/nottheonion /okit'stheonion
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MrSquicky
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quote:
Originally posted by Rakeesh:
BlackBlade has defended people with ideas such as 'it is right to bludgeon homosexuals to death in obedience to God'? If so, I surely missed it.

Yeah, of course he has.

At least from my reading, this guy is just making explicit where his religious objection/prejudice to gay people is coming from. He clearly stated that he is not looking to make it legal to kill gay people. What he is saying is that being gay is so bad that God laid down a clear law in Leviticus that they should be stoned to death. Isn't that exactly what people who rely on those verses to justify their anti-gay agenda do? They just don't make it explicit.

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TomDavidson
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quote:
Yeah, of course he has.
Um, no.
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Rakeesh
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quote:
Originally posted by MrSquicky:
quote:
Originally posted by Rakeesh:
BlackBlade has defended people with ideas such as 'it is right to bludgeon homosexuals to death in obedience to God'? If so, I surely missed it.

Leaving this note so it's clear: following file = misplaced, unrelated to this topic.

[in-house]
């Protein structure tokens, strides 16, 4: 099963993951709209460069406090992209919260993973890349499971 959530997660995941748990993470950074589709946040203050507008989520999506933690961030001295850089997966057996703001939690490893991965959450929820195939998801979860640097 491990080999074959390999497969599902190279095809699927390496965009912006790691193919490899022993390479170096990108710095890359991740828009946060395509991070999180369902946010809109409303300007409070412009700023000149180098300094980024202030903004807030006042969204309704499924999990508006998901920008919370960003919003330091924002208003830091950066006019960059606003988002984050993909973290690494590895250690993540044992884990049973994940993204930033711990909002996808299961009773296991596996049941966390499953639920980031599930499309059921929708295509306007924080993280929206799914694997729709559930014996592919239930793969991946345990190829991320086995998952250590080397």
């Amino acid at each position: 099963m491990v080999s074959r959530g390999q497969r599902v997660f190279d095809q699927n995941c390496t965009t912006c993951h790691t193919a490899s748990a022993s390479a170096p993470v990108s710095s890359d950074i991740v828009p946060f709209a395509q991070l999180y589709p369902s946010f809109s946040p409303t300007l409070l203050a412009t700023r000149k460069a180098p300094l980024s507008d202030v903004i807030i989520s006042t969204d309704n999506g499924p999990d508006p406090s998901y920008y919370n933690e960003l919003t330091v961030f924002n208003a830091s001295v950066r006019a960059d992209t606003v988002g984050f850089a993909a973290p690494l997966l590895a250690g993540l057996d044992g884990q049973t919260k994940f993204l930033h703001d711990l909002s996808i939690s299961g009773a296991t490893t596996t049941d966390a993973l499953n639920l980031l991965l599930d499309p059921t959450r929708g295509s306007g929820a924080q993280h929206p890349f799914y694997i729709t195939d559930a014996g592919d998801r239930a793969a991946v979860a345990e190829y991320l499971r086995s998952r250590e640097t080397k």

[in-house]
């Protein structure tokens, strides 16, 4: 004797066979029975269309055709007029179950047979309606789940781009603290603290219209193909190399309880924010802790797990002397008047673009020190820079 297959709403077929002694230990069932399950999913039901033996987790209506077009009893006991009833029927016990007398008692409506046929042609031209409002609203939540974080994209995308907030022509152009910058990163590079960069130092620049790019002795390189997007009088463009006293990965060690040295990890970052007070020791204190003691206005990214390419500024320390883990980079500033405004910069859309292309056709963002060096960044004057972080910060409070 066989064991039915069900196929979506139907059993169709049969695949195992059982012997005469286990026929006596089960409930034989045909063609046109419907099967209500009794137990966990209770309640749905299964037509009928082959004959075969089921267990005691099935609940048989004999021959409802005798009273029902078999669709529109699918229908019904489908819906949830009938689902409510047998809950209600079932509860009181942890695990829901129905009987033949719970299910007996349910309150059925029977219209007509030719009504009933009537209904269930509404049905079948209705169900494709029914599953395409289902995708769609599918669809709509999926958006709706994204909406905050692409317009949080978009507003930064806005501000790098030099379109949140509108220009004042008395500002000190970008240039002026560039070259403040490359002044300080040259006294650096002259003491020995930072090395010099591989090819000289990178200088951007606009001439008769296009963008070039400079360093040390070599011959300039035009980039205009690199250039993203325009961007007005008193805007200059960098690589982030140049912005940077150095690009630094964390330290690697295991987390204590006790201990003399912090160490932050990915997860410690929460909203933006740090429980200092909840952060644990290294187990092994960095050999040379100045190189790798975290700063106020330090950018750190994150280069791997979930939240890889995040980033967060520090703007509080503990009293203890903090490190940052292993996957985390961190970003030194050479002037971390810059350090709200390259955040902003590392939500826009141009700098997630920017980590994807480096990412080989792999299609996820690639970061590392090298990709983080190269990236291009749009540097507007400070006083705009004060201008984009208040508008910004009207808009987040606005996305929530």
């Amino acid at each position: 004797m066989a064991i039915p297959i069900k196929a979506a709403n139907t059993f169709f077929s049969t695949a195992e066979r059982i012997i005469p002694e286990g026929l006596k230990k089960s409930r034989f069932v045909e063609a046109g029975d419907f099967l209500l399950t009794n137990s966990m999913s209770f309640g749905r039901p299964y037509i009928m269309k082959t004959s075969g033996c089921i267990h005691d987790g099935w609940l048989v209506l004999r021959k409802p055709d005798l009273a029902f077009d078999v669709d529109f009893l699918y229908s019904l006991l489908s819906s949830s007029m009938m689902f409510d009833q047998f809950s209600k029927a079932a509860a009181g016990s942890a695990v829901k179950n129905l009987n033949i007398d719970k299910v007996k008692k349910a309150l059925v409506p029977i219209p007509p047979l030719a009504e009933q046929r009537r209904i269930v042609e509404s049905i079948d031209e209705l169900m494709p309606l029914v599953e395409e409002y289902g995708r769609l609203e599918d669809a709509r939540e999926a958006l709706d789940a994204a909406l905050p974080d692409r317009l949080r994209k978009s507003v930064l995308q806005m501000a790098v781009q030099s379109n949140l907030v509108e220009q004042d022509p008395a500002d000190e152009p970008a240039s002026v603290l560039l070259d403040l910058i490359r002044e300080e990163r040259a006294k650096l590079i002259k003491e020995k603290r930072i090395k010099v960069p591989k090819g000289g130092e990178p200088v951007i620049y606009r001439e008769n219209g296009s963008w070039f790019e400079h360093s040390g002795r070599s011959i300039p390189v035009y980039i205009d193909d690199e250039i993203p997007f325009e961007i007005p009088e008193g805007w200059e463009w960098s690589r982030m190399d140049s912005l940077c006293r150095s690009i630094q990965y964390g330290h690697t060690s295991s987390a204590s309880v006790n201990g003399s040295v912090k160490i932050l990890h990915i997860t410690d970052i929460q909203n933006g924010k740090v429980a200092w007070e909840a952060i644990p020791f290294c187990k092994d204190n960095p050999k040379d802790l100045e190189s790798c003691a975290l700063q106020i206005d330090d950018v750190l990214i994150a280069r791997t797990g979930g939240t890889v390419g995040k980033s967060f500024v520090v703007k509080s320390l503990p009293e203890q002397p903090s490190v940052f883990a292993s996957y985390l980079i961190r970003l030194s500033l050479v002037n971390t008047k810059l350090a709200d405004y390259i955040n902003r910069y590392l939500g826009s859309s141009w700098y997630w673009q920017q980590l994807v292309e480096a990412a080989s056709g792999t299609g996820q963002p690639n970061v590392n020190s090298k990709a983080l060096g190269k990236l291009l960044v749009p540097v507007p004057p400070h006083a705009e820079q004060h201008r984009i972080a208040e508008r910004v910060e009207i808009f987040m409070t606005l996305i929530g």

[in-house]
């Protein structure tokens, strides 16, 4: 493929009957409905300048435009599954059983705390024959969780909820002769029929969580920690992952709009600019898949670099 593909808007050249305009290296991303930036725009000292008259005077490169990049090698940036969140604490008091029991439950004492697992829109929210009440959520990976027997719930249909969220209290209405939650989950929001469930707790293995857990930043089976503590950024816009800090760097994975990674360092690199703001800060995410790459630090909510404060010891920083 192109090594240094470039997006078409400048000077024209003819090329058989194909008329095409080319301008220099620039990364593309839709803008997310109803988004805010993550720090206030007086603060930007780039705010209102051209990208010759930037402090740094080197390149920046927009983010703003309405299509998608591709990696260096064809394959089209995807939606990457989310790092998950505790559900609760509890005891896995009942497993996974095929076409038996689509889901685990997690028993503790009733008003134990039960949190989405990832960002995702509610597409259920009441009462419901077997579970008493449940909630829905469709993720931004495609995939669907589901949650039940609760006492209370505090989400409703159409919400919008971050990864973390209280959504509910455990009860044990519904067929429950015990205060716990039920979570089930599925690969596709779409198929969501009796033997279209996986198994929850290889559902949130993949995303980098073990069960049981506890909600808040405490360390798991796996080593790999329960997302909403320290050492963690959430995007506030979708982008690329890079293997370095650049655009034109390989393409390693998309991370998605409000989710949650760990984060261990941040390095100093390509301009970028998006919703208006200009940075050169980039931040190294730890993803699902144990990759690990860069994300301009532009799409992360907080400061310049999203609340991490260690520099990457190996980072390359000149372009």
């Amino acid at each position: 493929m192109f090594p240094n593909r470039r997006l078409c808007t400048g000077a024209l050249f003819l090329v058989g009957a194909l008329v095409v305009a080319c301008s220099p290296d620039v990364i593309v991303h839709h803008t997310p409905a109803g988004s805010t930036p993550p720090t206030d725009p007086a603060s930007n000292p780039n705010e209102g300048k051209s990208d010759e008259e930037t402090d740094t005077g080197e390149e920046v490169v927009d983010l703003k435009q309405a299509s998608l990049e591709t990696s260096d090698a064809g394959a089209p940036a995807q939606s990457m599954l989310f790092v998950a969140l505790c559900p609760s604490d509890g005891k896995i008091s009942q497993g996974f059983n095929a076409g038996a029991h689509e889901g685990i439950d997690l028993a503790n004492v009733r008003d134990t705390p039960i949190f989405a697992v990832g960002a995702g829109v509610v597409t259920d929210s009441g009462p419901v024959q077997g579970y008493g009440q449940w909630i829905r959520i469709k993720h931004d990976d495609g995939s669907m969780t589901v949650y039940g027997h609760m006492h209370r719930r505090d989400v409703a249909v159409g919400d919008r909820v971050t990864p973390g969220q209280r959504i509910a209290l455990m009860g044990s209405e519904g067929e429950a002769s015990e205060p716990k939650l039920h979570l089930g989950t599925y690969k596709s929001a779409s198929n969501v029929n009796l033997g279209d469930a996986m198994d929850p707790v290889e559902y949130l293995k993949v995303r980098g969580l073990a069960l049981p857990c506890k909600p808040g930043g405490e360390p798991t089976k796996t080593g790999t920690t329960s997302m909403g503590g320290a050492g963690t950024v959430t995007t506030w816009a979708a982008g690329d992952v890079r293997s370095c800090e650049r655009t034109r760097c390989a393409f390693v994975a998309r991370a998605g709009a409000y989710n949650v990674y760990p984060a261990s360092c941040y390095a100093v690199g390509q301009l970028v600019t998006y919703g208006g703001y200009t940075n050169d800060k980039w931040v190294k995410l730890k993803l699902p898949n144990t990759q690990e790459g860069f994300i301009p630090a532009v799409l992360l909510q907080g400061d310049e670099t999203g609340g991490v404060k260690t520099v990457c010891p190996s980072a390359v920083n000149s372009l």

Yeah, of course he has.

At least from my reading, this guy is just making explicit where his religious objection/prejudice to gay people is coming from. He clearly stated that he is not looking to make it legal to kill gay people. What he is saying is that being gay is so bad that God laid down a clear law in Leviticus that they should be stoned to death. Isn't that exactly what people who rely on those verses to justify their anti-gay agenda do? They just don't make it explicit.

First, the guy sent a remarkably muddled, mixed message about the idea of stoning homosexuals. On the one hand it would be 'totally right' to do so, and furthermore dire consequences will ensue for us as a nation if we don't hurry up and start murdering (excuse me, executing) homosexuals. Him saying he has no plans to do so in Oklahoma...well, of course he doesn't. Even a wingnut like this guy would be clever enough to know that right or not, godly or not, it's simply not going to happen.